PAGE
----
The Arsenal History
Arsenal were founded as Dial Square in 1886 by workers at the Royal Arsenal munitions works in Woolwich, but were renamed Royal Arsenal shortly afterwards. They renamed themselves again to Woolwich Arsenal after turning professional in 1891. The club joined the Football League in 1893, starting out in the Second Division, and won promotion to the First Division in 1904. However, the club’s geographic isolation resulted in lower attendances than those of other clubs, which led to the club becoming mired in financial problems and effectively bankrupt by 1910, when they were taken over by Henry Norris. Norris sought to move the club elsewhere, and in 1913, soon after relegation back to the Second Division, Arsenal moved to the new Arsenal Stadium in Highbury,North London; they dropped “Woolwich” from their name the following year. Arsenal only finished in fifth place in 1919, but nevertheless were elected to rejoin the First Division at the expense of local rivals Tottenham Hotspur, by reportedly dubious means.
In 1925, Arsenal appointed Herbert Chapman as manager. Chapman had already won the league twice with Huddersfield Town in 1923–24 and 1924–25, and he brought Arsenal their first period of major success. His revolutionary tactics and training, along with the signings of star players such as Alex James and Cliff Bastin, laid the foundations of the club’s domination of English football in the 1930s. Under his guidance Arsenal won their first major trophies – an FA Cup in 1929–30 and two League Championships, in 1930–31 and 1932–33. In addition, Chapman was reportedly behind the 1932 renaming of the local London Underground station from “Gillespie Road” to “Arsenal”, making it the only Tube station to be named specifically after a football club.
Chapman died suddenly of pneumonia in early 1934, but Joe Shaw and George Allison carried on his successful work. Under their guidance, Arsenal won three more titles (1933–34, 1934–35 and 1937–38 ) and an FA Cup (1935–36). However Arsenal had started to fade by the decade’s end, when the intervention of World War II meant competitive professional football in England was suspended.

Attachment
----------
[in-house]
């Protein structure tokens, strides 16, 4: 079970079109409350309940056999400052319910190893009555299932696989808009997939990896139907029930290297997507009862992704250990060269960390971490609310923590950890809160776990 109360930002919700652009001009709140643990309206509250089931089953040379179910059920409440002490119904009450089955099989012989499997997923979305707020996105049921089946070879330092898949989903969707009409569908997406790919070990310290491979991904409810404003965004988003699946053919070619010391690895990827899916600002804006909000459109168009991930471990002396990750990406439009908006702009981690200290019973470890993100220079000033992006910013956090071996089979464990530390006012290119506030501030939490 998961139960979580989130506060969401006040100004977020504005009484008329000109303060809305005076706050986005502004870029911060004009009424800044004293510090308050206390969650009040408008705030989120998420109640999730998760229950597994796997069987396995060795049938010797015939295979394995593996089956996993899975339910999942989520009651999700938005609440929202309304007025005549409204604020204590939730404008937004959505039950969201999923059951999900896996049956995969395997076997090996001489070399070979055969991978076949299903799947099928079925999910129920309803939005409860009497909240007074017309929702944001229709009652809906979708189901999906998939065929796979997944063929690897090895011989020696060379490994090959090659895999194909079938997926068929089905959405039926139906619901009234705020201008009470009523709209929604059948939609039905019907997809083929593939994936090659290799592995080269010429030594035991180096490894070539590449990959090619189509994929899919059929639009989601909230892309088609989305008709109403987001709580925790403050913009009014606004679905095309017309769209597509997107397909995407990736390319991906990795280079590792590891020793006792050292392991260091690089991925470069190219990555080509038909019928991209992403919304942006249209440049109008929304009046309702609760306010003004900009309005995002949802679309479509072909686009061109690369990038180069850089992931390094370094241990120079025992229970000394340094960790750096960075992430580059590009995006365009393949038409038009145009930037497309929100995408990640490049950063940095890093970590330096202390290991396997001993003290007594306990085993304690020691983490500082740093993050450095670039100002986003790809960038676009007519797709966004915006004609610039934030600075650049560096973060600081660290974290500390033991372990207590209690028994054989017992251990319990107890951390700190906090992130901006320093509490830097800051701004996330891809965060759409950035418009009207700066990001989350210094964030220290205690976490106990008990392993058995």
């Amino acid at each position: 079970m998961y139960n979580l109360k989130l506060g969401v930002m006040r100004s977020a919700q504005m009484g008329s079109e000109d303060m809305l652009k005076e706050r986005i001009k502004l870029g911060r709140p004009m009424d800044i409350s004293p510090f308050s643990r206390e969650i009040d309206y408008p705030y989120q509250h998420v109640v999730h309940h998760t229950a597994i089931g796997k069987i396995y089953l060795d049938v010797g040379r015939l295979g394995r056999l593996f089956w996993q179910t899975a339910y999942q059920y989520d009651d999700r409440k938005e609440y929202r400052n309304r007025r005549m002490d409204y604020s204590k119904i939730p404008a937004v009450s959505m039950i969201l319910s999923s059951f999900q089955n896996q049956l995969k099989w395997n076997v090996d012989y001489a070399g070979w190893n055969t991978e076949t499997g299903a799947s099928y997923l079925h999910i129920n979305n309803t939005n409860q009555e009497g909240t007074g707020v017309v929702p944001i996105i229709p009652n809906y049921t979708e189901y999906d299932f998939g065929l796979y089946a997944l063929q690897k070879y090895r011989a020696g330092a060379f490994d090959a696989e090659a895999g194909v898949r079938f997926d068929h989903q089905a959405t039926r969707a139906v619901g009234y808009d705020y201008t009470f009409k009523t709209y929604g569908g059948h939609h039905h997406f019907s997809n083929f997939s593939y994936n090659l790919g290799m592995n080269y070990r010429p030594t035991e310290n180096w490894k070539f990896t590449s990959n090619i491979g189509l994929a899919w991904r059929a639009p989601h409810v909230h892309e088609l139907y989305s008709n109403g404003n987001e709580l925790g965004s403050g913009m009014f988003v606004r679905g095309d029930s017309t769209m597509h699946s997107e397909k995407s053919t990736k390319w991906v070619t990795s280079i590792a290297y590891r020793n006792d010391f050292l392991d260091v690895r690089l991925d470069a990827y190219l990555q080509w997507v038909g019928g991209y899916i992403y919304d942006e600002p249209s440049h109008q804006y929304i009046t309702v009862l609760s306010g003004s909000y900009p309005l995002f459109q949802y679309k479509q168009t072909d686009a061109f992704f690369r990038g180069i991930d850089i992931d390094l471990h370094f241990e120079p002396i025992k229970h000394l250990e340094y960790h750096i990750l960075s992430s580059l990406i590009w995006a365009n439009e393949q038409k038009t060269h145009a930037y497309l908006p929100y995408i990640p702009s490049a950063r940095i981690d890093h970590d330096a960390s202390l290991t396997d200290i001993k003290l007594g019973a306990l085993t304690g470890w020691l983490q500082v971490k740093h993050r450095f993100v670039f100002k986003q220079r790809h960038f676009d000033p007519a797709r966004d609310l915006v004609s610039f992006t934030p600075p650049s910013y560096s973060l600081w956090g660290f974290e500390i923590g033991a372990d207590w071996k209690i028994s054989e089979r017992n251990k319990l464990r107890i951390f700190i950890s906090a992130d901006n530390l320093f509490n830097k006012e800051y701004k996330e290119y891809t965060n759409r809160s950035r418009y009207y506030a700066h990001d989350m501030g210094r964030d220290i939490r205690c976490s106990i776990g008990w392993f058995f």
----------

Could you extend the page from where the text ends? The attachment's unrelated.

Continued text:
After the war, under Allison’s successor Tom Whittaker, Arsenal enjoyed a second period of success, winning the league in 1947–48 and 1952–53, and the FA Cup in 1949–50. However, after that their fortunes waned; unable to attract players of the same calibre as they had in the 1930s, the club spent most of the 1950s and 1960s in trophyless mediocrity. Even former England captain Billy Wright could not bring the club any success as manager, in a stint between 1962 and 1966.
Arsenal began winning silverware again with the surprise appointment of club Bertie Mee as manager in 1966. After losing two League Cup finals, they won the Inter-Cities Fairs Cup, their first European trophy, in 1969–70, beating Anderlecht 3-2.. This was followed by an even greater triumph: their first League and FA Cup double in 1970–71. However, the Double-winning side was soon broken up and the following decade was characterised by a series of near misses. Arsenal finished as First Division runners-up in 1972–73, lost three FA Cup finals (1971–72, 1977–78 and 1979–80) and lost the 1979–80 European Cup Winners’ Cup. The club’s only success during this time was an FA Cup win in 1978–79, with a last-minute 3–2 victory over Manchester United that is widely regarded as a classic.
The return of former player George Graham as manager in 1986 brought a third period of glory. Arsenal won the League Cup in 1986–87, Graham’s first season in charge. This was followed by a League title win in 1988–89, won with a last-minute goal by Michael Thomas in the final game of the season against fellow title challengers Liverpool. Graham’s Arsenal won another title in 1990-91, a feat only to be bettered by another Arsenal championship winning team, losing only one match, the FA Cup and League Cup double in 1992–93 and a second European trophy, the Cup Winners’ Cup, in 1993–94. However, Graham’s reputation was tarnished when it was revealed that he had taken kickbacks from agent Rune Hauge for signing certain players, and he was sacked in 1995. His replacement, Bruce Rioch, lasted for only one season, leaving the club after a dispute with the board of directors.
The club’s success in the late 1990s and 2000s owes a great deal to the appointment of manager Arsène Wenger in 1996. Wenger brought new tactics, a new training regime and several foreign players who complemented the existing English talent. Arsenal won a second league and cup double in 1997–98 and a third in 2001–02. In addition, the club reached the final of the 1999–00 UEFA Cup (losing on penalties to Galatasaray), were victorious in the 2002–03 and 2004–05 FA Cups, and won the Premier League in 2003–04 without losing a single match, which earned the side the nickname “The Invincibles”; in all, the club went 49 league matches unbeaten, a national record.
Arsenal have finished in either first or second place in the league in eight of Wenger’s eleven seasons at the club.[Until 2005–06, Arsenal had never progressed beyond the Champions League quarter-finals; in that competition, however, they reached the final, the first club from London to do so in the competition’s fifty-year history, but were beaten 2–1 by FC Barcelona. In July 2006, they moved into their current stadium, the Emirates Stadium, after 93 years at Highbury